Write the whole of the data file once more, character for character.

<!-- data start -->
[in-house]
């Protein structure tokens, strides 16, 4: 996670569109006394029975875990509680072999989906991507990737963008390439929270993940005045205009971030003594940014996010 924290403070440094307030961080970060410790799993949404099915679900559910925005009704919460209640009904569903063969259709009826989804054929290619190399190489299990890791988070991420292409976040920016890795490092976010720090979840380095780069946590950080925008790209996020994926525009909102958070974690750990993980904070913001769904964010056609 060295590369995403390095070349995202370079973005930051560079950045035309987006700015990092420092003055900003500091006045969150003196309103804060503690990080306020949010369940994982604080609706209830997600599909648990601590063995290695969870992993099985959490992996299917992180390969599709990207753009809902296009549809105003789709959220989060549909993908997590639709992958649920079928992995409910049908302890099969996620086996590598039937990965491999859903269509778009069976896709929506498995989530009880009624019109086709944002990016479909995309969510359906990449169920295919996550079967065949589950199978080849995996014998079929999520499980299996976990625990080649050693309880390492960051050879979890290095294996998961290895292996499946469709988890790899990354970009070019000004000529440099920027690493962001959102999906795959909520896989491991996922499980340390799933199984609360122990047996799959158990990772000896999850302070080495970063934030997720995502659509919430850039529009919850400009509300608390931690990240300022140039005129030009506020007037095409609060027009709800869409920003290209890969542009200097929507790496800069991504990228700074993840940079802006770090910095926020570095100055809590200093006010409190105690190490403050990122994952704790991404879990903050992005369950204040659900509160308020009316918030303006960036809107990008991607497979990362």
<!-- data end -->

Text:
[in-house]
């Protein structure tokens, strides 16, 4: 996670569109006394029975875990509680072999989906991507990737963008390439929270993940005045205009971030003594940014996010 924290403070440094307030961080970060410790799993949404099915679900559910925005009704919460209640009904569903063969259709009826989804054929290619190399190489299990890791988070991420292409976040920016890795490092976010720090979840380095780069946590950080925008790209996020994926525009909102958070974690750990993980904070913001769904964010056609 060295590369995403390095070349995202370079973005930051560079950045035309987006700015990092420092003055900003500091006045969150003196309103804060503690990080306020949010369940994982604080609706209830997600599909648990601590063995290695969870992993099985959490992996299917992180390969599709990207753009809902296009549809105003789709959220989060549909993908997590639709992958649920079928992995409910049908302890099969996620086996590598039937990965491999859903269509778009069976896709929506498995989530009880009624019109086709944002990016479909995309969510359906990449169920295919996550079967065949589950199978080849995996014998079929999520499980299996976990625990080649050693309880390492960051050879979890290095294996998961290895292996499946469709988890790899990354970009070019000004000529440099920027690493962001959102999906795959909520896989491991996922499980340390799933199984609360122990047996799959158990990772000896999850302070080495970063934030997720995502659509919430850039529009919850400009509300608390931690990240300022140039005129030009506020007037095409609060027009709800869409920003290209890969542009200097929507790496800069991504990228700074993840940079802006770090910095926020570095100055809590200093006010409190105690190490403050990122994952704790991404879990903050992005369950204040659900509160308020009316918030303006960036809107990008991607497979990362």